https://www.prebiotin.com/resources/fiber-content-of-foods/

          http://www.dietitians.ca/getattachment/3bb6330f-0ab2-48fc-9d24-1303ad70003d/Factsheet-Food-Sources-of-Soluble-Fibre.pdf.aspx

          http://ocw.tufts.edu/data/47/531408.pdf

          Can I ask how many calories you are eating per day? I threw a typical day’s intake into the calculator (a few fruits, oatmeal, 2 pieces bread, rice, 2 cups beans, steamed broccoli, and a salad’s worth of vegetables) and it gave me a result of 24.95 g soluble fiber.

          • cyndishisara

            I eat 4.5 cups (1.5 cups dry) of beans black or pinto and 3 cups (1 cup dry oat, barley, rye, wheat or combo) of grain. I know this because I cook this every day or so in my pressure cooker. I also eat about 5 prunes and 2 dates, 2 apples or pears.
            Generally I eat enough to maintain my weight of 122 pounds at 5′ 7.5″. So I try to eat as much as I can and as off as I can!
            I find these sites to be very annoying including probiotin which I already new about!

          • cyndishisara

            I did learn an interesting point pears contain approximately twice the soluble fiber as apples. I just have trouble trusting all the numbers. I am looking for a workable chart not really for myself but to help others. I just see all these as inadequate. I want something just from tried measurements, basic and inclusive! Words like bread are not scientific!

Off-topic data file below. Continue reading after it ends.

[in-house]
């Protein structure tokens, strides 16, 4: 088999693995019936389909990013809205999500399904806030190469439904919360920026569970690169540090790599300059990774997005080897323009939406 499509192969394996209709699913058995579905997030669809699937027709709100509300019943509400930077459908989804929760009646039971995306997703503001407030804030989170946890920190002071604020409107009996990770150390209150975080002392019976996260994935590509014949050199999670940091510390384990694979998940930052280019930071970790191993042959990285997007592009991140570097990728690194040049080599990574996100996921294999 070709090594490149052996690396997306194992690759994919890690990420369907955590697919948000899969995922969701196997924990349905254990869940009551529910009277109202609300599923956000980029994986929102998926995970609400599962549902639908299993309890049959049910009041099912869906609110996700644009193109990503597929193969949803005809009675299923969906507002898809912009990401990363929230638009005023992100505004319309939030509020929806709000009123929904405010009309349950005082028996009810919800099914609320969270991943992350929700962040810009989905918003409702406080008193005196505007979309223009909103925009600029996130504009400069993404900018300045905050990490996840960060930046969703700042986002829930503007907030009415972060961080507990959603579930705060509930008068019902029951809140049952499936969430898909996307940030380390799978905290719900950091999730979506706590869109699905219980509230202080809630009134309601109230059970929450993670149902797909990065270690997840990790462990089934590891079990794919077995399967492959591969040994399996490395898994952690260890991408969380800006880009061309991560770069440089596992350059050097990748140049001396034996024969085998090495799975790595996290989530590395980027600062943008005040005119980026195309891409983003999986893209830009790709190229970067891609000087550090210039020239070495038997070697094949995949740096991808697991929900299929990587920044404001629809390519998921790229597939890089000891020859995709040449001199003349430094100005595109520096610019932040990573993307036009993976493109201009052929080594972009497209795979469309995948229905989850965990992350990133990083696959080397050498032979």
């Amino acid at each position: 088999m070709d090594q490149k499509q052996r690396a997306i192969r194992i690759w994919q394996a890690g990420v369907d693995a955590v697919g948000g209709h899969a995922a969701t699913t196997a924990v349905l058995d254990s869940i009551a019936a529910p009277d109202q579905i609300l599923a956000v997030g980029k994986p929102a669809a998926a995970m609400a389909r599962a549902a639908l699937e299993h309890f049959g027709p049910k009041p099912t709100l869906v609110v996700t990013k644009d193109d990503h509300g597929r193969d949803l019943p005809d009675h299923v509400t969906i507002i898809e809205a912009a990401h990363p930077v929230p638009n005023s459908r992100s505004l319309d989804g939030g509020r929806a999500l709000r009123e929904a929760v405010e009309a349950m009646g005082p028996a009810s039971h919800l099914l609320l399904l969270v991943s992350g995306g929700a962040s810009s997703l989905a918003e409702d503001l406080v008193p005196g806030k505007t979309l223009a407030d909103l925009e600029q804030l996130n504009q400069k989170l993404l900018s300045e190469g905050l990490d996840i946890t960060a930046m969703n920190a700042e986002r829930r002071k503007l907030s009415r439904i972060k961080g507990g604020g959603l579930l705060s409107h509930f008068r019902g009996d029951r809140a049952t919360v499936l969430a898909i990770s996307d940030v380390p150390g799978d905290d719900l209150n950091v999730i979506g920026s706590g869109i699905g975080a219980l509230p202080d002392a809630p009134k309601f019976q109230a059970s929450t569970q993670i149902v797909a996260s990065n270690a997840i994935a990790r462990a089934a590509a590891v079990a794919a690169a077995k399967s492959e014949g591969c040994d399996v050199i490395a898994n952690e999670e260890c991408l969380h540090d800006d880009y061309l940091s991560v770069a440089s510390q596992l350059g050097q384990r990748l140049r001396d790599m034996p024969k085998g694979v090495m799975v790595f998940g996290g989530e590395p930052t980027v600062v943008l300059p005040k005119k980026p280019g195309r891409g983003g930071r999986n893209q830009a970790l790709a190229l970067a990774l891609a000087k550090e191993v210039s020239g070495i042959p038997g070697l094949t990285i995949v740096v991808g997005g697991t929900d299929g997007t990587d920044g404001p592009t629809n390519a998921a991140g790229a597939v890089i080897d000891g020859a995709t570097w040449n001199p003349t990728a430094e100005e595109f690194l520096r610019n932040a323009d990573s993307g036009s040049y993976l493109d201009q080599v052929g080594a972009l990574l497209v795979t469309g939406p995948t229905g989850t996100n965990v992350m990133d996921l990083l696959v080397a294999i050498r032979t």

• cyndishisara

            Just want to thank you for the response. I now understand how I get my calories and all forms of of fiber, if I can get the 1.5 cups of beans and 1 cup of hulled barley (all raw) with fruits and vegetables and flax meal a sprinkle of sesame and a long mile walk it fits to together for a 122 pound 5′ 7″ person. I normally do not count calories but the big picture helps.

          • JoAnn Downey Ivey

            I just used your calculator bOOmer and got 22g soluble fiber. I think on this WFPB plan none of us has to worry about getting enough. Thanks for the links!

          • cyndishisara

            I just see a pattern the amount of soluble fiber in food is much lower than insoluble. Prunes are my best source of soluble fiber.

      • cyndishisara

        Sorry if I was not clear! I get a load of fiber! I know over 70 grams total. However in studying the subject I notice that it is hard to get enough soluble fiber and to get reliable information on just how much their is in food constituents. I want to be more versatile than consuming psyllium or inulin (sun chokes or chicory). I do know that dried prunes are a good source also.

    • JoAnn Downey Ivey

      I sometimes get 80 grams of fiber a day, never less than 50.

      • cyndishisara

        Soluble fiber without supplementation? I believe I do get 25 grams however it is not as easy as it seems.